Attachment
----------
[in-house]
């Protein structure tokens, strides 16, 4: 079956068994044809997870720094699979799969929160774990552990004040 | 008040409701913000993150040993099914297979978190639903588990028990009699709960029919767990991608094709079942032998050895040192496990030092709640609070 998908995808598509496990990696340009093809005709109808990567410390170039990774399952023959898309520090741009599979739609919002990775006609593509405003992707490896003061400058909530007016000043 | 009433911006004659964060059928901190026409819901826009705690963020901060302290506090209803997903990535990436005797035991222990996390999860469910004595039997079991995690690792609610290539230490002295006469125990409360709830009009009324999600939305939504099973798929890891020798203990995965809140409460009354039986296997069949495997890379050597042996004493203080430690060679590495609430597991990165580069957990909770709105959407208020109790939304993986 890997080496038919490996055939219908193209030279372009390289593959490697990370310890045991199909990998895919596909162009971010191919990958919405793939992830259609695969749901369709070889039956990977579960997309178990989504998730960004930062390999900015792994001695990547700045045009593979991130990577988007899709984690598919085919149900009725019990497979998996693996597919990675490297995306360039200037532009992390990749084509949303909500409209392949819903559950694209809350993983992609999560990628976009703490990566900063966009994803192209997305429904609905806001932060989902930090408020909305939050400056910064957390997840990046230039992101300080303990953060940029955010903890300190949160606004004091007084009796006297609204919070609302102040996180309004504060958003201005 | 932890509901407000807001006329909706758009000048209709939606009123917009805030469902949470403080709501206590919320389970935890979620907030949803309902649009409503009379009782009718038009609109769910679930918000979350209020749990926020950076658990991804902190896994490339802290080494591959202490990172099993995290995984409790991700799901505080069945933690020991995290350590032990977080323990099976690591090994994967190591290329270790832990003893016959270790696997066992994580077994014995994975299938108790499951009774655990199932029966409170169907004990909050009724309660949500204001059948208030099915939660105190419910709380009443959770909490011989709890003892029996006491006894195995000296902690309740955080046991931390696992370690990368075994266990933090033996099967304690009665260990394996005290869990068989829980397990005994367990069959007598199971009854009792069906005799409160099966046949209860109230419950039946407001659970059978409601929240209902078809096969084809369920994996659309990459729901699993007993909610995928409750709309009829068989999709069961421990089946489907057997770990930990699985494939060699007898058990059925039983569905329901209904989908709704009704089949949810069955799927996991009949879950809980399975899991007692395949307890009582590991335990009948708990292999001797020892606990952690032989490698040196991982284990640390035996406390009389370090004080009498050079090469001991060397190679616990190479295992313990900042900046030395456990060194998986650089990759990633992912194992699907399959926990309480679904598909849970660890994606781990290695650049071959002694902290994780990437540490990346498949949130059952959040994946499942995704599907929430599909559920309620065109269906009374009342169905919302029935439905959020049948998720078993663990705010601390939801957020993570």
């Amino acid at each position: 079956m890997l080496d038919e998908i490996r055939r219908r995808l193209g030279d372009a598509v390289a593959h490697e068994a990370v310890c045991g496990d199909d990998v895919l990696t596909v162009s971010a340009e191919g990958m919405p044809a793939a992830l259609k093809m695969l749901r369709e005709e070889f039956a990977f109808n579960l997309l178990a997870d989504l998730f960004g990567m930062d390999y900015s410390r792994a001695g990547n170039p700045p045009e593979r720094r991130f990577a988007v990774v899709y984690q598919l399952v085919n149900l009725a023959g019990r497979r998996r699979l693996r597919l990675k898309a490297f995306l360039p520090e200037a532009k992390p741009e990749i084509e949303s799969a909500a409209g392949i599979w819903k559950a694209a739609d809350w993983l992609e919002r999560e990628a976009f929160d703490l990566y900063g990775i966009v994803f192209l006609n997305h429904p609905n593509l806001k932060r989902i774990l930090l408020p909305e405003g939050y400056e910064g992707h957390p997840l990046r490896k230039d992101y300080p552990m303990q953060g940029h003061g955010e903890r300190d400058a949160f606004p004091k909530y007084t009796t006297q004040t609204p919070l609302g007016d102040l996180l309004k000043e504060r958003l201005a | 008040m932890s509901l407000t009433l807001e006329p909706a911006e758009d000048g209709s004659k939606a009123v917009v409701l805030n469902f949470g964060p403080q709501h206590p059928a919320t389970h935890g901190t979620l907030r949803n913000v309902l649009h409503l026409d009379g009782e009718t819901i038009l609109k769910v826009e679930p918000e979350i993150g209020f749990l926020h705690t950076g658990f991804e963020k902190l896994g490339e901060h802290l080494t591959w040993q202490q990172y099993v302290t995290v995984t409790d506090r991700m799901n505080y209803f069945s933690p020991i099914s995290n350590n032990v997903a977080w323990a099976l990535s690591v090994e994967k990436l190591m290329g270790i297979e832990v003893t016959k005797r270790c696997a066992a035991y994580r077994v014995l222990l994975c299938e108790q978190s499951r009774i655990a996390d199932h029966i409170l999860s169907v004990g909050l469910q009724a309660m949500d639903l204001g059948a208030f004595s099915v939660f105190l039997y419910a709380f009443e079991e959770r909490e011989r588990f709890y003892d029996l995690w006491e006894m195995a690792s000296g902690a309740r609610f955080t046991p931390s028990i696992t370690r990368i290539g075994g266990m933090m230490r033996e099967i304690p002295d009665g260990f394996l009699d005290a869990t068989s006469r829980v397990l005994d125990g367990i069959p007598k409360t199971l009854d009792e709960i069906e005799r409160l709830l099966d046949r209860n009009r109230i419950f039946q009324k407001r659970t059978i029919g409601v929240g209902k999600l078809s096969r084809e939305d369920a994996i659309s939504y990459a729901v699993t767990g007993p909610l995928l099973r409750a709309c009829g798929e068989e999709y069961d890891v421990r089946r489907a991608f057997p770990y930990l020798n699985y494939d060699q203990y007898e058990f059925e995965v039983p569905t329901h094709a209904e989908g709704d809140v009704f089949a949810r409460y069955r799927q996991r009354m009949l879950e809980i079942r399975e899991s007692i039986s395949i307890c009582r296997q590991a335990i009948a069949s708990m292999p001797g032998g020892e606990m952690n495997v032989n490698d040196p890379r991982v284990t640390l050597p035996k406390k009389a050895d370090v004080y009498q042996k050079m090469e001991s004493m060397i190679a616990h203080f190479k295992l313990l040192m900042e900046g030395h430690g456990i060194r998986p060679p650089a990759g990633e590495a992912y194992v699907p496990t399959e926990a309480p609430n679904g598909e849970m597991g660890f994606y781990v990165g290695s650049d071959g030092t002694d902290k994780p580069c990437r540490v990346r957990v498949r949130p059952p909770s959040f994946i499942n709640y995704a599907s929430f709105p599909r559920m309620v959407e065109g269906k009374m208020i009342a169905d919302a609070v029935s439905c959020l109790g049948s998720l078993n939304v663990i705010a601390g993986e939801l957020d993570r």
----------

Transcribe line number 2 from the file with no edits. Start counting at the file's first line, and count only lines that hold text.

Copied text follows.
């Protein structure tokens, strides 16, 4: 079956068994044809997870720094699979799969929160774990552990004040 | 008040409701913000993150040993099914297979978190639903588990028990009699709960029919767990991608094709079942032998050895040192496990030092709640609070 998908995808598509496990990696340009093809005709109808990567410390170039990774399952023959898309520090741009599979739609919002990775006609593509405003992707490896003061400058909530007016000043 | 009433911006004659964060059928901190026409819901826009705690963020901060302290506090209803997903990535990436005797035991222990996390999860469910004595039997079991995690690792609610290539230490002295006469125990409360709830009009009324999600939305939504099973798929890891020798203990995965809140409460009354039986296997069949495997890379050597042996004493203080430690060679590495609430597991990165580069957990909770709105959407208020109790939304993986 890997080496038919490996055939219908193209030279372009390289593959490697990370310890045991199909990998895919596909162009971010191919990958919405793939992830259609695969749901369709070889039956990977579960997309178990989504998730960004930062390999900015792994001695990547700045045009593979991130990577988007899709984690598919085919149900009725019990497979998996693996597919990675490297995306360039200037532009992390990749084509949303909500409209392949819903559950694209809350993983992609999560990628976009703490990566900063966009994803192209997305429904609905806001932060989902930090408020909305939050400056910064957390997840990046230039992101300080303990953060940029955010903890300190949160606004004091007084009796006297609204919070609302102040996180309004504060958003201005 | 932890509901407000807001006329909706758009000048209709939606009123917009805030469902949470403080709501206590919320389970935890979620907030949803309902649009409503009379009782009718038009609109769910679930918000979350209020749990926020950076658990991804902190896994490339802290080494591959202490990172099993995290995984409790991700799901505080069945933690020991995290350590032990977080323990099976690591090994994967190591290329270790832990003893016959270790696997066992994580077994014995994975299938108790499951009774655990199932029966409170169907004990909050009724309660949500204001059948208030099915939660105190419910709380009443959770909490011989709890003892029996006491006894195995000296902690309740955080046991931390696992370690990368075994266990933090033996099967304690009665260990394996005290869990068989829980397990005994367990069959007598199971009854009792069906005799409160099966046949209860109230419950039946407001659970059978409601929240209902078809096969084809369920994996659309990459729901699993007993909610995928409750709309009829068989999709069961421990089946489907057997770990930990699985494939060699007898058990059925039983569905329901209904989908709704009704089949949810069955799927996991009949879950809980399975899991007692395949307890009582590991335990009948708990292999001797020892606990952690032989490698040196991982284990640390035996406390009389370090004080009498050079090469001991060397190679616990190479295992313990900042900046030395456990060194998986650089990759990633992912194992699907399959926990309480679904598909849970660890994606781990290695650049071959002694902290994780990437540490990346498949949130059952959040994946499942995704599907929430599909559920309620065109269906009374009342169905919302029935439905959020049948998720078993663990705010601390939801957020993570």